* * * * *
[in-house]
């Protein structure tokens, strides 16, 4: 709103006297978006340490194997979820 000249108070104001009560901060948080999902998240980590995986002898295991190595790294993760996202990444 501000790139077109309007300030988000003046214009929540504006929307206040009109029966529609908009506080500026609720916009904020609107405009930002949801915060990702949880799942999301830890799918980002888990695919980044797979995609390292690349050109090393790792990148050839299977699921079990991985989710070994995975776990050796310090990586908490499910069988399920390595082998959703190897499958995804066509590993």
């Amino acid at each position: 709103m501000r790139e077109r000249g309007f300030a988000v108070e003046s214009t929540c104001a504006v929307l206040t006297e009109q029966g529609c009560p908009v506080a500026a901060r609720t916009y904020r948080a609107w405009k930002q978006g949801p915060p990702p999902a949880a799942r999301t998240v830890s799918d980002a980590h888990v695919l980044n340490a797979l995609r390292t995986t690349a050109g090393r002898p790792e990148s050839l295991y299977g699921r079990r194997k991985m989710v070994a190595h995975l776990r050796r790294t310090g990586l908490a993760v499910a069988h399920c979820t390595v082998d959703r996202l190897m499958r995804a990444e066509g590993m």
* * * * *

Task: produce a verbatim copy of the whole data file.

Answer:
[in-house]
């Protein structure tokens, strides 16, 4: 709103006297978006340490194997979820 000249108070104001009560901060948080999902998240980590995986002898295991190595790294993760996202990444 501000790139077109309007300030988000003046214009929540504006929307206040009109029966529609908009506080500026609720916009904020609107405009930002949801915060990702949880799942999301830890799918980002888990695919980044797979995609390292690349050109090393790792990148050839299977699921079990991985989710070994995975776990050796310090990586908490499910069988399920390595082998959703190897499958995804066509590993």
């Amino acid at each position: 709103m501000r790139e077109r000249g309007f300030a988000v108070e003046s214009t929540c104001a504006v929307l206040t006297e009109q029966g529609c009560p908009v506080a500026a901060r609720t916009y904020r948080a609107w405009k930002q978006g949801p915060p990702p999902a949880a799942r999301t998240v830890s799918d980002a980590h888990v695919l980044n340490a797979l995609r390292t995986t690349a050109g090393r002898p790792e990148s050839l295991y299977g699921r079990r194997k991985m989710v070994a190595h995975l776990r050796r790294t310090g990586l908490a993760v499910a069988h399920c979820t390595v082998d959703r996202l190897m499958r995804a990444e066509g590993m």